This article is an attempt to dig into the performance problem of concurrent applications using core.async in situations where blocking operations are involved. "Blocking" operations happen when the running program has to wait for something happening outside it; a canonical example is issuing an HTTP request and waiting for the remote server to respond. Such operations are also sometimes called "synchronous".

The core.async library comes with many high-level features like transducers and pipelines; in this article I want to focus on the two fundamental mechanisms it provides for launching a new computation concurrently: threads and go-blocks.

New threads can be created with (thread ...). This call runs the body in a new thread and (immediately) returns a channel to which the result of the body will be posted. Similarly, a go-block is created with (go ...) - it also launches the computation concurrently, but instead of creating a new thread it posts the computation onto a thread pool of fixed size that the library maintains for all its go-blocks. Most of the article is focusing on exploring the differences between these two methods.

The go-block thread pool

In any given executing Clojure process, a single thread pool is dedicated to running all go-blocks. A quick glance at the Clojure source code shows that the size of this pool is 8, meaning that 8 physical threads are launched [1]. This number is hard-coded, though it can be modified by setting the clojure.core.async.pool-size property for the JVM running the program. So 8 is the default number of threads core.async has at its disposal to implement its ad-hoc cooperative multitasking.

Let's start with a cute little experiment to determine the size of the thread pool empirically; this exercise will also shed some light on the effect of blocking calls inside go-blocks:

(defn launch-n-go-blocks
  (let [c (async/chan)]
    (dotimes [i n]
        (Thread/sleep 10)
        (async/>! c i)))
    (receive-n c n)))

This function launches n go-blocks, each sleeping for 10 milliseconds and then pushing a number into a shared channel. Then it waits to receive all numbers from the channel and returns; the effect is to block until all the go-blocks are done. receive-in is a simple function used throughout this article:

(defn receive-n
  "Receive n items from the given channel and return them as a vector."
  [c n]
  (loop [i 0
         res []]
    (if (= i n)
      (recur (inc i) (conj res (async/<!! c))))))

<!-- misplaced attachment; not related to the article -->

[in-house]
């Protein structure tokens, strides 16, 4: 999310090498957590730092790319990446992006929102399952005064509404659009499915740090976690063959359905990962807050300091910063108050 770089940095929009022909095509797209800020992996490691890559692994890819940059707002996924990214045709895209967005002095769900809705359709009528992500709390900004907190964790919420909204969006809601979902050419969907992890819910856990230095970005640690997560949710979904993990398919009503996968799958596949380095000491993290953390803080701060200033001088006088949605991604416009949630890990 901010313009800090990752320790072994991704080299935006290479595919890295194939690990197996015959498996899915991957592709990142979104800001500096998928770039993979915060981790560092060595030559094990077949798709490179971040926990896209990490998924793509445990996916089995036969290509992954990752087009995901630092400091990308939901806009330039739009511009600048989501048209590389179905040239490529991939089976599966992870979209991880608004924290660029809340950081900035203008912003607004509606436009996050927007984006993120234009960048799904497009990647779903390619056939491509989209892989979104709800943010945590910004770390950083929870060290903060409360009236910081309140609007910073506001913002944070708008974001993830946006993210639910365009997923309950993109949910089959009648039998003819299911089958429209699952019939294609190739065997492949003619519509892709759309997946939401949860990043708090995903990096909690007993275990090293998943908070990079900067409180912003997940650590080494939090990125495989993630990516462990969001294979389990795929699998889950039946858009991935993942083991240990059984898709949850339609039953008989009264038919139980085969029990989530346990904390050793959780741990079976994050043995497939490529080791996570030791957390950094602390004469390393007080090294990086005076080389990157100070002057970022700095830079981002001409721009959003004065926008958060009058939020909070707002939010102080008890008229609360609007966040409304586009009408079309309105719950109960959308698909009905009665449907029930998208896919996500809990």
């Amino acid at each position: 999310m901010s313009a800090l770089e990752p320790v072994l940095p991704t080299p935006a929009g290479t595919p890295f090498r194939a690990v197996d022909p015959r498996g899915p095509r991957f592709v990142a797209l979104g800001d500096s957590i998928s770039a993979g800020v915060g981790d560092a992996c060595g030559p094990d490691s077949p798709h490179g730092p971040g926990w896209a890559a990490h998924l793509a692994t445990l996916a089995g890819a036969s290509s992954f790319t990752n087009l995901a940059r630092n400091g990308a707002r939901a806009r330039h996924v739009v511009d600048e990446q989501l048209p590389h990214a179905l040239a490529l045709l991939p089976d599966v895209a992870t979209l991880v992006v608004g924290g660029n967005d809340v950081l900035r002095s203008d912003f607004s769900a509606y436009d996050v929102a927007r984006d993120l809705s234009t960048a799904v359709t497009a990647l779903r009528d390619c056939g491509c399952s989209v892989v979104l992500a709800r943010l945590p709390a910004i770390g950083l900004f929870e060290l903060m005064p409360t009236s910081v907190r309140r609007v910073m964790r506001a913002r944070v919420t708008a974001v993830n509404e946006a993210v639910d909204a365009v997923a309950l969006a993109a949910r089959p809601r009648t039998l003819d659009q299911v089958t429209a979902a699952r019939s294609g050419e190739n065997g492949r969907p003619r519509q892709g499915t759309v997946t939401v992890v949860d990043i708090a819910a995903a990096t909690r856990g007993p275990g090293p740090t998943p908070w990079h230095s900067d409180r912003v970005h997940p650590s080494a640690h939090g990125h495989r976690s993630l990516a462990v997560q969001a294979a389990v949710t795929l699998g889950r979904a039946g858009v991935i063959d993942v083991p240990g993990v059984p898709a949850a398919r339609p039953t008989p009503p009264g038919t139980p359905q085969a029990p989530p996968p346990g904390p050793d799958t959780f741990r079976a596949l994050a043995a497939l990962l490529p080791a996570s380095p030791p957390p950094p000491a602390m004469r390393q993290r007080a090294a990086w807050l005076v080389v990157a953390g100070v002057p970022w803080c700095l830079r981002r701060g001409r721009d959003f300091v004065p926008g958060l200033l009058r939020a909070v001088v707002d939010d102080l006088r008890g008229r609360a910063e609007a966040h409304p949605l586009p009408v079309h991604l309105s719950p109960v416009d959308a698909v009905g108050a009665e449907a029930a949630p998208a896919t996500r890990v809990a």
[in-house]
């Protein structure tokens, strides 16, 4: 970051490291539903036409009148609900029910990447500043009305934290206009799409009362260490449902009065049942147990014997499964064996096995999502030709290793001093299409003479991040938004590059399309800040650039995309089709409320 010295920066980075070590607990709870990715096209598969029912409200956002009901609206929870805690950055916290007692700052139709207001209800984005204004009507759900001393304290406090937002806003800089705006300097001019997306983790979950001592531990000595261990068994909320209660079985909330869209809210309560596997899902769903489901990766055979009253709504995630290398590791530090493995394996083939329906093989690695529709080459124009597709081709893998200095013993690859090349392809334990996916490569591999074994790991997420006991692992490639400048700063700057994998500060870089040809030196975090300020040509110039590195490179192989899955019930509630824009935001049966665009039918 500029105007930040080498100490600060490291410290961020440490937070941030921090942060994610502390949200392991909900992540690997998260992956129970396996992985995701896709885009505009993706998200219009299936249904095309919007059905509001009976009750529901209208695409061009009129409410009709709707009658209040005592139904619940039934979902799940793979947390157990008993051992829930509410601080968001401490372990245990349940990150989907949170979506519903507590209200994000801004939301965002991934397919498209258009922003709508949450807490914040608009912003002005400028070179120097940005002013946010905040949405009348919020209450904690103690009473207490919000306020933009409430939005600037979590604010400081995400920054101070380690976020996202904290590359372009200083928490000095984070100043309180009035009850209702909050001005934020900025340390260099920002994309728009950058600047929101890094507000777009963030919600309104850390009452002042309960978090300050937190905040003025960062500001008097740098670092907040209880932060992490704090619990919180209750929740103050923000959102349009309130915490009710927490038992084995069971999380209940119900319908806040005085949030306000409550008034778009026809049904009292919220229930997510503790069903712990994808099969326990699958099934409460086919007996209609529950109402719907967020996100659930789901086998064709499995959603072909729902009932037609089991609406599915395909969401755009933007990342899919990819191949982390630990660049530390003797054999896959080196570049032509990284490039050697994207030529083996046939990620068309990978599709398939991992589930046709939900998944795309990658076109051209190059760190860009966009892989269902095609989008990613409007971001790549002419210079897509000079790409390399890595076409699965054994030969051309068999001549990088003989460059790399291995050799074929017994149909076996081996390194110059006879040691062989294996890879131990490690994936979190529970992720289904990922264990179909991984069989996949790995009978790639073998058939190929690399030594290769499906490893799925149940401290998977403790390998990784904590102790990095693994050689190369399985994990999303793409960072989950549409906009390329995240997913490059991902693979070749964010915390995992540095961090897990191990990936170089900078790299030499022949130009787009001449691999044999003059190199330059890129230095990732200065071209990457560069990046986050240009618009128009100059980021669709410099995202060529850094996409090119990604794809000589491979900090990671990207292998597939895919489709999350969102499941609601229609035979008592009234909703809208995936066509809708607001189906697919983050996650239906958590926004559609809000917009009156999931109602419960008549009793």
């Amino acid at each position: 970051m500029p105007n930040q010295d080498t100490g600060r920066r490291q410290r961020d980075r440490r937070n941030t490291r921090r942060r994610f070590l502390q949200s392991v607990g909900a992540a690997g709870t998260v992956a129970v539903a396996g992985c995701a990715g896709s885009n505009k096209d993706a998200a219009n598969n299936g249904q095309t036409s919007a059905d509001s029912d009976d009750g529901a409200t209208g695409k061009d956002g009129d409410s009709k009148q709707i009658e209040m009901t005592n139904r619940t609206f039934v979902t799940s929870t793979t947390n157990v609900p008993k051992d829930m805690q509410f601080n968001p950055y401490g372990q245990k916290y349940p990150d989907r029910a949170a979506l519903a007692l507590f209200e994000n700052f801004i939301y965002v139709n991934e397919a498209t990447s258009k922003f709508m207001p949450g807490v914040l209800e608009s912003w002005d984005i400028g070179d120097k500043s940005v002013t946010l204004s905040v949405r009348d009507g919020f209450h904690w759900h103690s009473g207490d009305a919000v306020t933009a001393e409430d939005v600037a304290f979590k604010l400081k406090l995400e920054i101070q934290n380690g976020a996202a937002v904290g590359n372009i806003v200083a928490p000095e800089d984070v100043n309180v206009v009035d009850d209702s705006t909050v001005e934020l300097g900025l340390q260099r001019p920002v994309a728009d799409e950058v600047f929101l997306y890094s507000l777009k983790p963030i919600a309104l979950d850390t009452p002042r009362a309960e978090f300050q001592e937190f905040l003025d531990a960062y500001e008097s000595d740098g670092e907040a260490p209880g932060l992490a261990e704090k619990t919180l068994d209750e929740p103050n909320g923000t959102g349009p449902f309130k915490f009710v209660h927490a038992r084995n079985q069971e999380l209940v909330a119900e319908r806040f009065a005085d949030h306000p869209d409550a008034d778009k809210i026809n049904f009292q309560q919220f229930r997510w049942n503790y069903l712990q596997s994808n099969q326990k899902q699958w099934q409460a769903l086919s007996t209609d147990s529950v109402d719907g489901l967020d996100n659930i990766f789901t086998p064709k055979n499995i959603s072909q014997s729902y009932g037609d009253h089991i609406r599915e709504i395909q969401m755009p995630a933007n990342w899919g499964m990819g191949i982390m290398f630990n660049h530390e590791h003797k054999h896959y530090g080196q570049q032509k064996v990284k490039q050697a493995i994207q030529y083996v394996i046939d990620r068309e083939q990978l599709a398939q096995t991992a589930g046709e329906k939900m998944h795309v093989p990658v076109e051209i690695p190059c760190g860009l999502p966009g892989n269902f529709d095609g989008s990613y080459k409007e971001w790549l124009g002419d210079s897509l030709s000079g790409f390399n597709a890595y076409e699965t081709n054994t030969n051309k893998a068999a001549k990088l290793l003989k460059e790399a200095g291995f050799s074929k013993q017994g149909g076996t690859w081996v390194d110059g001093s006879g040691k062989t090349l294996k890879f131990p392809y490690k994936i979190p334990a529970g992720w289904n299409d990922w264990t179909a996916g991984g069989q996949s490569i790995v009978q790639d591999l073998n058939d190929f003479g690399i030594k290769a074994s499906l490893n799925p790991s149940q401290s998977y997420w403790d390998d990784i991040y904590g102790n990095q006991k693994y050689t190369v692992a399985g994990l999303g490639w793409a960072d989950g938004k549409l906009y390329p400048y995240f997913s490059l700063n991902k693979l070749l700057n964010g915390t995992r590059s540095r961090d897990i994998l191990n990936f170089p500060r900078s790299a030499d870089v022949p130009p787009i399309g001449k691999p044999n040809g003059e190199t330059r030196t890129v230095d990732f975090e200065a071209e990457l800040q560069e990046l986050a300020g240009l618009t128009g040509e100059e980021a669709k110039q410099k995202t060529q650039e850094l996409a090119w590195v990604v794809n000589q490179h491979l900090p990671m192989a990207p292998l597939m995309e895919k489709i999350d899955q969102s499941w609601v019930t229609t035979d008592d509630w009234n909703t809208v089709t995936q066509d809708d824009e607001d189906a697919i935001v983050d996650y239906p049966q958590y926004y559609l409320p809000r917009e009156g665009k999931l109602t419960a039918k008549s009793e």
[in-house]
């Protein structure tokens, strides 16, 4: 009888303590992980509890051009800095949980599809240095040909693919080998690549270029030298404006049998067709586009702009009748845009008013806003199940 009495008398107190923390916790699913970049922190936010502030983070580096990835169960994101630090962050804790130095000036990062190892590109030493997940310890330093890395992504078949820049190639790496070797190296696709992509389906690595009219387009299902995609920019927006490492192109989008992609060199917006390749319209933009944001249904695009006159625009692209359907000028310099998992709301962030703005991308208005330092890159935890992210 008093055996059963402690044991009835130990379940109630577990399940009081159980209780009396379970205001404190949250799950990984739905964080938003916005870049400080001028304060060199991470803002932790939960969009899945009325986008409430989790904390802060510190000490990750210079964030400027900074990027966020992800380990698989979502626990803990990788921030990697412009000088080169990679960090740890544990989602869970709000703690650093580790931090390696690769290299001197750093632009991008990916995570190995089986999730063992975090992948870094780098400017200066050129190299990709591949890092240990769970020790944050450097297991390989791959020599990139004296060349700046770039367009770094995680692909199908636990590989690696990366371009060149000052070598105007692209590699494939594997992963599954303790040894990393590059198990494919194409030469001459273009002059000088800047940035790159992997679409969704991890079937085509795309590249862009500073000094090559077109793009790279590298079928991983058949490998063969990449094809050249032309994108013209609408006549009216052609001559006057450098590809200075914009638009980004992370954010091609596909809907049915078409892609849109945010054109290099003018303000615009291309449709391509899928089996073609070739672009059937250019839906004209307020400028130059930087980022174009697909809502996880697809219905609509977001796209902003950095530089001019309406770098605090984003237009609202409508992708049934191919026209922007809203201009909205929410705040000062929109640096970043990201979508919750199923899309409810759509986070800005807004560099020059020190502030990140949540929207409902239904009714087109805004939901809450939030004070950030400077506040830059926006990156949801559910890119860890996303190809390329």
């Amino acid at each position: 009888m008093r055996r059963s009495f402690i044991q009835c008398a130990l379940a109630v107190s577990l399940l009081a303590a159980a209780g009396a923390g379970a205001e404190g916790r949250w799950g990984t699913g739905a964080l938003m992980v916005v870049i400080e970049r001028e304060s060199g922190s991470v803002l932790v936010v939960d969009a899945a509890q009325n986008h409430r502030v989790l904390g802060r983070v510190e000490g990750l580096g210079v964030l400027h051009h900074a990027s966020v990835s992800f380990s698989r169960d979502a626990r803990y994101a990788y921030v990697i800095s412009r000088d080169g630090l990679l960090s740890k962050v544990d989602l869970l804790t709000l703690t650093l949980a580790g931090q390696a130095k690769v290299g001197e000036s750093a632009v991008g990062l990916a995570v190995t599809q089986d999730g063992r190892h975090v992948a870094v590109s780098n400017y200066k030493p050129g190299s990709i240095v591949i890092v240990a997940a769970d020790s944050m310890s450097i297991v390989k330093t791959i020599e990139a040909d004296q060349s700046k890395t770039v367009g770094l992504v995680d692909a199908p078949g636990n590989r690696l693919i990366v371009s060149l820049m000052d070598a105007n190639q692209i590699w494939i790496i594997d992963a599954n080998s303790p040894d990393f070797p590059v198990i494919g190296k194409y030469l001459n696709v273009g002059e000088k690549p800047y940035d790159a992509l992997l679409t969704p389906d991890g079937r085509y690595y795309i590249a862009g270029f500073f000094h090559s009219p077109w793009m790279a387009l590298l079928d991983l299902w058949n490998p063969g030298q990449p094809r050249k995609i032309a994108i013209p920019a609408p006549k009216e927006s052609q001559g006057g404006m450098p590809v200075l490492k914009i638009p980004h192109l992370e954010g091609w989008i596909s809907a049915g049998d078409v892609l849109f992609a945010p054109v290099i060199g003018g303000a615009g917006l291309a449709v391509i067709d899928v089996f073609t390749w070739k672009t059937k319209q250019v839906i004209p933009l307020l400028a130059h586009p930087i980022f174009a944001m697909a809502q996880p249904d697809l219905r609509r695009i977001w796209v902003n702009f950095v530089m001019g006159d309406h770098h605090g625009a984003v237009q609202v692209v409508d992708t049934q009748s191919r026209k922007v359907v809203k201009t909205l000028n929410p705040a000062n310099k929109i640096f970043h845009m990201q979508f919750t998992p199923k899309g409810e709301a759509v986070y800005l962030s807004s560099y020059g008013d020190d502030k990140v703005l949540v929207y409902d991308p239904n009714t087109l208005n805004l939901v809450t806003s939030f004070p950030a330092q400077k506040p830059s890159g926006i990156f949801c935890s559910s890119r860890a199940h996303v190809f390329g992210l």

Now let's call launch-n-go-blocks several times, with an increasing n and observe what happens:

Launching  1 -> "Elapsed time: 11.403985 msecs"
Launching  2 -> "Elapsed time: 11.050685 msecs"
Launching  3 -> "Elapsed time: 10.37412 msecs"
Launching  4 -> "Elapsed time: 10.342037 msecs"
Launching  5 -> "Elapsed time: 10.359517 msecs"
Launching  6 -> "Elapsed time: 10.409539 msecs"
Launching  7 -> "Elapsed time: 10.543612 msecs"
Launching  8 -> "Elapsed time: 10.429726 msecs"
Launching  9 -> "Elapsed time: 20.480441 msecs"
Launching 10 -> "Elapsed time: 20.442724 msecs"
Launching 11 -> "Elapsed time: 21.115002 msecs"
Launching 12 -> "Elapsed time: 21.192993 msecs"
Launching 13 -> "Elapsed time: 21.113135 msecs"
Launching 14 -> "Elapsed time: 21.376159 msecs"
Launching 15 -> "Elapsed time: 20.754207 msecs"
Launching 16 -> "Elapsed time: 20.654873 msecs"
Launching 17 -> "Elapsed time: 31.084513 msecs"
Launching 18 -> "Elapsed time: 31.152651 msecs"

Ignoring the minor fluctuations in measurements, there's a very clear pattern here; let's plot it:

Runtime of launching go-blocks with sleeps

The reason for this behavior is the blocking nature of Thread/sleep. This function blocks the current thread for the specified duration (10 ms in our case); so the go-block executing it will block the thread it's currently running on. This thread is then effectively out of the pool until the sleep finishes. The plot immediately suggests the pool size is 8; as long as 8 or fewer go-blocks are launched, they all finish within ~10 ms because they all run concurrently. As soon as we go above 8, the runtime jumps to ~20 ms because one of the go-blocks will have to wait until there's a free thread in the pool.